We associate technology with convenient access to essential online services and a range of communication platforms, but we don’t usually connect the benefits of computer use with increased brain activity and improved mental health.
We associate technology with convenient access to essential online services and a range of communication platforms, but we don’t usually connect the benefits of computer use with increased brain activity and improved mental health. Mental Health Week, October 7–13, raises awareness about mental health and wellbeing in the community and, through education, aims to dispel the stigma attached to mental illness and support those affected. Technology has a key role to play in enabling all members of society access to the information, resources and channels that can help to improve lives, and a recent study even suggests that computer use can play a part in delaying dementia.
Researchers in Perth collected information about computer use in older men between the ages of 65 and 85 in a study conducted over eight years. This was an observational study that took into account a number of factors including participant’s education, age, socio-economic background, and physical health. While it is known that people with higher education levels and those who remain mentally active have a lowered risk of dementia, researchers found that at the eight year follow-up assessment men who reported regular computer use had a 40% decrease in the risk of dementia.
The men who participated in the study used computers and online technology to communicate with others, maintain networks and relationships, keep up-to-date with local and global news, track finances and bank online. The early results from the study show that embracing technology as part of an otherwise healthy lifestyle can enrich lives, build eclectic knowledge, keep people connected to their community and play a part in delaying dementia through increased mental activity.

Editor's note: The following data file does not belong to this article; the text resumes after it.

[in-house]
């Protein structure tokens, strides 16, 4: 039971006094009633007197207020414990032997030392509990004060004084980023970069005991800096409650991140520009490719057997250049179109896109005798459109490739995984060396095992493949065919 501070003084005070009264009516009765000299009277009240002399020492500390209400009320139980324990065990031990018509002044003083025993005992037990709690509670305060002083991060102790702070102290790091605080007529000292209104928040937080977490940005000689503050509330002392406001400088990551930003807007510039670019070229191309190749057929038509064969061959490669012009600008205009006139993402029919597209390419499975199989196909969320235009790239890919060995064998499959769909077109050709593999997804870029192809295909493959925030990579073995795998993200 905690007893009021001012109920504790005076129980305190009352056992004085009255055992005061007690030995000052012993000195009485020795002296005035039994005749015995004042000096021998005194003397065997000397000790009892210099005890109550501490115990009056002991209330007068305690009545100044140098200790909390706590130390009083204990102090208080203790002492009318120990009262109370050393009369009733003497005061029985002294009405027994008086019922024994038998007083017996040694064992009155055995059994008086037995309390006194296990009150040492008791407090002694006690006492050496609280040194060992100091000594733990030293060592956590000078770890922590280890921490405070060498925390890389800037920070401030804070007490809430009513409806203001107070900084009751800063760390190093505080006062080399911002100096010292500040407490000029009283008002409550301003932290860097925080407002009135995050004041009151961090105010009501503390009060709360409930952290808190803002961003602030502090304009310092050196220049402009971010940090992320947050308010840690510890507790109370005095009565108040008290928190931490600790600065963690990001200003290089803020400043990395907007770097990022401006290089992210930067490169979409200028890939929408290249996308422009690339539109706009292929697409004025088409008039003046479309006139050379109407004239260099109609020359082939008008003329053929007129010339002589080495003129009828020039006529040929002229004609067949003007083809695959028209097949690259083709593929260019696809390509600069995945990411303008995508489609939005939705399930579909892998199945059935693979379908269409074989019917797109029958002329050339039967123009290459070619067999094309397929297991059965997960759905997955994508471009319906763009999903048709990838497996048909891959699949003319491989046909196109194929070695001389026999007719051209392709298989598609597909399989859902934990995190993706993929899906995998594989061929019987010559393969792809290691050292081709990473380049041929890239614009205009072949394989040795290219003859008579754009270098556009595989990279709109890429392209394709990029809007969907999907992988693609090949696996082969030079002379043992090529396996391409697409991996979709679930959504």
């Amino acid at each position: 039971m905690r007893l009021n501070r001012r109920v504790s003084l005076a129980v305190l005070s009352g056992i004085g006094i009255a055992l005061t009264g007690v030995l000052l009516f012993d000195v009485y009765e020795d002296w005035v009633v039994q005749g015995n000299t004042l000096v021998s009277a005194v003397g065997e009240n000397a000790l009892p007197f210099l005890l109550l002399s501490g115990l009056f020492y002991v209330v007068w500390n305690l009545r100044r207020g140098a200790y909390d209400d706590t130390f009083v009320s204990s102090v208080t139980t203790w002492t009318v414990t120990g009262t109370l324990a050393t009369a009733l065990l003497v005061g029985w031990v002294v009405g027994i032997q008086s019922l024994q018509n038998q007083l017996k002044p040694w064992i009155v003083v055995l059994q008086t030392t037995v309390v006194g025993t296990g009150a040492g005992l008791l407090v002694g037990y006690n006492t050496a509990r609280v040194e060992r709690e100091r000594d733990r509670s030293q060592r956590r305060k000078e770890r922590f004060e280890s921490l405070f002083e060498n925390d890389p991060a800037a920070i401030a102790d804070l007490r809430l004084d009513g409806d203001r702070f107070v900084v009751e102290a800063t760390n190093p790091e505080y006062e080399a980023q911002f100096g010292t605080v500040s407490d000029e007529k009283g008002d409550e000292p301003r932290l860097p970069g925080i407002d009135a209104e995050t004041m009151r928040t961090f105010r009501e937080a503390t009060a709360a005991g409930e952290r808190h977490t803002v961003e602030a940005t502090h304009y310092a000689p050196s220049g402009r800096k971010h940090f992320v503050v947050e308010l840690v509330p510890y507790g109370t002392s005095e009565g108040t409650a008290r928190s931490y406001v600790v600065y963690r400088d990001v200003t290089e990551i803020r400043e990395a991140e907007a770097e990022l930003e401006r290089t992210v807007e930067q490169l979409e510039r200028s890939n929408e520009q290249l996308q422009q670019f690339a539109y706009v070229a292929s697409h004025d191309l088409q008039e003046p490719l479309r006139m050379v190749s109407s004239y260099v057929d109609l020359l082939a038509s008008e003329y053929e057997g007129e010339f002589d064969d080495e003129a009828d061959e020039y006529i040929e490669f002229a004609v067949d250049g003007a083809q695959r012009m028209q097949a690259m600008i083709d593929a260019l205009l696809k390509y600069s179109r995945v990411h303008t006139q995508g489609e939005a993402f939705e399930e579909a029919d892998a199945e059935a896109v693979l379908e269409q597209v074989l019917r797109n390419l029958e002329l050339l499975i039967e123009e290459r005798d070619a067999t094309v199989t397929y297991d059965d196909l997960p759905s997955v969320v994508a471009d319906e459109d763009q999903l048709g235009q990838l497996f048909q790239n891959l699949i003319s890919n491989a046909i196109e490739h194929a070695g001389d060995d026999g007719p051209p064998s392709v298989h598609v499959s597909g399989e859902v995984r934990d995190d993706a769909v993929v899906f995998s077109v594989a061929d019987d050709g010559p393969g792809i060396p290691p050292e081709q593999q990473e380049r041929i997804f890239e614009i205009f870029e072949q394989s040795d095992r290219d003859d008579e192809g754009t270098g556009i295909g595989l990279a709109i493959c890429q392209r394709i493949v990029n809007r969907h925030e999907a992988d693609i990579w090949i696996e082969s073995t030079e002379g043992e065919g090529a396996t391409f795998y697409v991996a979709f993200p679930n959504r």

Infoxchange has delivered a range of projects that use technology to create positive social change, and through our Digital Inclusion Initiatives we have helped people to become digitally proficient and participate more fully in their community. In 2011, Infoxchange partnered with the Victorian Government, Microsoft and other organisations in the Ageing Well at Home with Broadband project. The project trained and connected elderly people in Brunswick, Melbourne with technology tools that enabled them to stay active, mentally stimulated and connected with their friends and networks from the comfort of their own home.
Infoxchange also works to connect people with health and welfare services through our online community directory. Service Seeker is Australia’s most extensive health and welfare directory that provides up-to-date community information. The directory holds over 290,000 agency records, which includes over 20,000 mental health services across Australia.
Technology can play a significant role in connecting people with valuable resources, helping them to actively participate in their community and feel socially included. Treating mental illness and improving mental health and wellbeing require a variety of approaches, and the role of technology should be considered as a part of this.
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